Apr 4th 2011, 15:48
Sioux Falls, SD - On March 4, 2011, Raven Aerostar designed and manufactured Zero Pressure Balloon, flown by Cornell University graduate students, recently broke the world Amateur Radio High Altitude Ballooning records for highest altitude and largest balloon envelope. The near-space flight reached a maximum altitude of 135,030 feet and the envelope’s fully expanded volume arrived at a record breaking 141,000 cubic feet.
This flight is part of a graduate program in Systems Engineering at Cornell University. The program has continued to use high altitude balloons as platforms to provide low-cost and fast turnaround solutions. The involved teams have designed and constructed the payload tracking systems and radio frequency data links using amateur radio systems. Aerostar’s high reliability balloons provide a true space mission experience for the Cornell Students. Mike Smith, a Raven Aerostar Aerospace Engineer said, “The Cornell program is the perfect example of what we would like to see at universities all over the country. There is no other platform that provides young engineers with the real space mission feel without having to wait years for a ride on an orbital vehicle. Furthermore, instruments can be recovered, upgraded, and re-flown in a matter of weeks.” Aerostar balloons can loiter at constant altitude for hours or days, allowing long term observation and equipment check-out in a space equivalent environment.
Raven Aerostar’s High Altitude Balloon Plant, located in Sulphur Springs, TX, can trace its roots to the beginning of modern stratospheric ballooning in the late 1940’s. Since that time, the technology has grown to allow payloads of over three tons to be carried to altitudes of over 130,000 ft. Balloon operations are much less expensive than orbital missions, and project time lines are much shorter. At the student level, the low cost, fast turnaround balloon projects promote a sense of schedule responsibility that is not possible with student satellite projects. Alternative methods can take years before a student satellite makes it into orbit.
About Aerostar International
Aerostar International, Inc. is a wholly owned subsidiary of Raven Industries (Nasdaq NGS: RAVN), a U.S. manufacturer providing Aerospace Products, Military Products, Tethered Aerostats, Protective Wear, Marine Navigation Products and Custom Inflatables to various markets. Raven Aerostar has been involved in lighter-than-air products since the 1950’s. Today, Aerostar engineers and manufactures aerostats for military and non-military use. Aerostar also manufactures personnel and cargo parachutes for the U.S. Army, protective wear for all branches of the military, high-altitude super-pressure balloons for NASA, high-altitude airships for the Space Missile Defense Command and custom character inflatables for the largest Thanksgiving Day Parade and theme parks.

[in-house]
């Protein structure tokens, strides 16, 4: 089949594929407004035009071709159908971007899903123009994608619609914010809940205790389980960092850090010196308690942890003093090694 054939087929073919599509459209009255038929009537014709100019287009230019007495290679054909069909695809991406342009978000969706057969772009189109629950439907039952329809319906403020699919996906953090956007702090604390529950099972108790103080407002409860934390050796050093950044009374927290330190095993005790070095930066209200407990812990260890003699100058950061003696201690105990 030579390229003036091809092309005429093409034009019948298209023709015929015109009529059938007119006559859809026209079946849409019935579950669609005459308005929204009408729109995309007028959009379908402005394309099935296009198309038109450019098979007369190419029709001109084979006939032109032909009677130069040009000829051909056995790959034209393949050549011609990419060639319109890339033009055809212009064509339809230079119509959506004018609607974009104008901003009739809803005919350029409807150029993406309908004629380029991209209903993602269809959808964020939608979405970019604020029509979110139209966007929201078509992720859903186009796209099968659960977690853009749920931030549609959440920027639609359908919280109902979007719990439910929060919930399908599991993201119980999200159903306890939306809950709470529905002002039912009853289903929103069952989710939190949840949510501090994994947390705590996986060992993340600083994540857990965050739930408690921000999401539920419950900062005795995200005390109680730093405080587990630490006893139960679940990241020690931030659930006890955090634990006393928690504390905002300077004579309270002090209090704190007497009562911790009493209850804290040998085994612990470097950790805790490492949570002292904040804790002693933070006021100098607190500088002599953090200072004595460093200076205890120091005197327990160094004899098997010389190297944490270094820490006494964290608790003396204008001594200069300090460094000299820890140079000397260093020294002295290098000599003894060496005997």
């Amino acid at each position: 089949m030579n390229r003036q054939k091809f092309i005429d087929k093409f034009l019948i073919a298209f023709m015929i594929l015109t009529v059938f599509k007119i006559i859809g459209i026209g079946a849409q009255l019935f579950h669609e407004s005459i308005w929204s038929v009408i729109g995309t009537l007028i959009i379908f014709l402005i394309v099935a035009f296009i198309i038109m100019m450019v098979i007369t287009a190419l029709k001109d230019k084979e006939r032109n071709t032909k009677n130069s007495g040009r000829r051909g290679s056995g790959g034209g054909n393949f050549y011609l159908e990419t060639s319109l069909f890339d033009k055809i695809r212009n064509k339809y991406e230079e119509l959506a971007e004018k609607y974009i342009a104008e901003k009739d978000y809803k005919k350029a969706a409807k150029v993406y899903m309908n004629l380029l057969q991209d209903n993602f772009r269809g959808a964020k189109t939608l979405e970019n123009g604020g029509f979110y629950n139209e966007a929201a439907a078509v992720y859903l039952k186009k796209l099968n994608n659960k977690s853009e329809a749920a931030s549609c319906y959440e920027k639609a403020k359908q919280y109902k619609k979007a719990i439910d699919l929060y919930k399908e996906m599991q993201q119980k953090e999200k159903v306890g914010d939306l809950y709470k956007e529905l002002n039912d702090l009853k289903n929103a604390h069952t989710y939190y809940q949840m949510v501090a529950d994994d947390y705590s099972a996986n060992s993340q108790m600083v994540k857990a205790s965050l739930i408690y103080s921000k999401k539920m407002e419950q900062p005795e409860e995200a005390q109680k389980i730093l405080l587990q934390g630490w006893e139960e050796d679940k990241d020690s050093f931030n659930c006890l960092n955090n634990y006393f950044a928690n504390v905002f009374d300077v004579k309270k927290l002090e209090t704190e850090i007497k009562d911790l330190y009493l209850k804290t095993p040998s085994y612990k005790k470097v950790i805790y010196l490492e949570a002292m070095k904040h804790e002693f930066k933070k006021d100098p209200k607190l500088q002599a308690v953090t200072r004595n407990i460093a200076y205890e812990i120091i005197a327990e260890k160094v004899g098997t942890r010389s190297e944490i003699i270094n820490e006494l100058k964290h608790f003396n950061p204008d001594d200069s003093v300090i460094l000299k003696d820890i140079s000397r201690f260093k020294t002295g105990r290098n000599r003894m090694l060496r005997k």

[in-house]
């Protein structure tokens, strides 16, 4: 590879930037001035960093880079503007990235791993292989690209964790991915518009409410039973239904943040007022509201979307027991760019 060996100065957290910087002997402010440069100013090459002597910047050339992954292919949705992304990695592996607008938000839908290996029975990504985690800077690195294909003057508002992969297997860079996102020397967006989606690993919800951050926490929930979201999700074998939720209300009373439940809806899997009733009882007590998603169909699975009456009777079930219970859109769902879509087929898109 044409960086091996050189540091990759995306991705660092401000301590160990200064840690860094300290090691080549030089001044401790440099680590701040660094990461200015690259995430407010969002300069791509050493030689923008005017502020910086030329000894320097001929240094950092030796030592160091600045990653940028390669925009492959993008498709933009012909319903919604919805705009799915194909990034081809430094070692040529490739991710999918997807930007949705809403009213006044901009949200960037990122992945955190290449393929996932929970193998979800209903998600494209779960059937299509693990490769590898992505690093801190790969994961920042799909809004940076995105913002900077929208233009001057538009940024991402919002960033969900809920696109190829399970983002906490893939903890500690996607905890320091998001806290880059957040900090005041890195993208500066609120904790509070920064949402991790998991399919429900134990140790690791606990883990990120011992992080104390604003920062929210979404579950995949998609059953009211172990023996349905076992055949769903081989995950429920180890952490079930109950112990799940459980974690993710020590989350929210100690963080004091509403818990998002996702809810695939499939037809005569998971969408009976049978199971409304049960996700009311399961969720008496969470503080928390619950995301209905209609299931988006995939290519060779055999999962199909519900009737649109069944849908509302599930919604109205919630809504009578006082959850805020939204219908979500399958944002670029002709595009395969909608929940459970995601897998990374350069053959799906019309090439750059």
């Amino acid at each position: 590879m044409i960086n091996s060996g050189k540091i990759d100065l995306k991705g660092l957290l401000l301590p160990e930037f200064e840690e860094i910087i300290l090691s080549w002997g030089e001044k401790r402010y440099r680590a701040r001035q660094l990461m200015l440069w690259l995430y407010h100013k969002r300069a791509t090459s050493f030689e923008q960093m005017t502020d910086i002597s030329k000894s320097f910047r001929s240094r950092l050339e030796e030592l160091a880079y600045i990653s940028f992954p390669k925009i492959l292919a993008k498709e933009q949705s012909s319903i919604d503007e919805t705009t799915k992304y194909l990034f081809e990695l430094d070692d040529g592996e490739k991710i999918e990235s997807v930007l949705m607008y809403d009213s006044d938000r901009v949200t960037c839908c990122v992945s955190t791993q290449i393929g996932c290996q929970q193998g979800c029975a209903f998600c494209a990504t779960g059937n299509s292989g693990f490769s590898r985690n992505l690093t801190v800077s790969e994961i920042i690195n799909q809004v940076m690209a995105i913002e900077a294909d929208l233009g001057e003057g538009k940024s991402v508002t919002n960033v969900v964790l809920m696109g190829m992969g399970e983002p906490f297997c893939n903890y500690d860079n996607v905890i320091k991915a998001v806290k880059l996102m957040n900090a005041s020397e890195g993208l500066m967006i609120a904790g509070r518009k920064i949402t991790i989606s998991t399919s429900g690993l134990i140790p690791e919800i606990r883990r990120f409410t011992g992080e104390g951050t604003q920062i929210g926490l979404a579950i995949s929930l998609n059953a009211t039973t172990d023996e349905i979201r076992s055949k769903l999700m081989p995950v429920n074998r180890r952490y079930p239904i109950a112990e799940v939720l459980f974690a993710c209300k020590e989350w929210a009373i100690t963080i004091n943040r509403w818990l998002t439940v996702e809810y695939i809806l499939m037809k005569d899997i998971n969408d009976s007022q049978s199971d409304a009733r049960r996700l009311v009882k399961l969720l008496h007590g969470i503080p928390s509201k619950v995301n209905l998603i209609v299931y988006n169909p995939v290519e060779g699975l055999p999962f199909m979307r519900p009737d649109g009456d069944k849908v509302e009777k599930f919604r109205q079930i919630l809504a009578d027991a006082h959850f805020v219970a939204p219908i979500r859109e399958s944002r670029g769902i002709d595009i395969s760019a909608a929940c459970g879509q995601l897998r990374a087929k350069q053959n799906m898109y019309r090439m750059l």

About Raven Industries, Inc.
Since 1956, Raven Industries has designed and manufactured high-quality, high-value technical products. Raven is publicly traded on NASDAQ (RAVN) and has earned an international reputation for innovation, product quality, high performance and unmatched service. With strengths in engineering, manufacturing, and technological innovation, Raven serves the precision agriculture, high performance specialty films, aerospace, and electronic manufacturing services markets.
This news release contains “forward-looking statements” within the meaning of Section 27A of the Securities Act of 1933, as amended, and Section 21E of the Securities Exchange Act of 1934, as amended, including statements regarding the expectations, beliefs, intentions or strategies regarding the future. Without limiting the foregoing, the words “anticipates,” “believes,” “expects,” ”intends,” “may,” “plans,” and similar expressions are intended to identify forward-looking statements. The company intends that all forward-looking statements be subject to the safe harbor provisions of the Private Securities Litigation Reform Act. Although management believes that the expectations reflected in forward-looking statements are based on reasonable assumptions, there is no assurance these assumptions are correct or that these expectations will be achieved. Assumptions involve important risks and uncertainties that could significantly affect results in the future. These risks and uncertainties include, but are not limited to, those relating to [inability to achieve objectives established for research and development activities], production inefficiencies related to adding new capacity and new capabilities to tethered aerostat production, variability of releases under [indefinite delivery indefinite quantity (IDIQ)] US government contracts; or changes in competition, raw material availability, technology or relationships with the company’s largest customers—any of which could adversely affect any of the company’s product lines—as well as other risks described in Raven’s 10-K under Item 1A. This list is not exhaustive, and the company does not have an obligation to revise any forward-looking statements to reflect events or circumstances after the date these statements are made.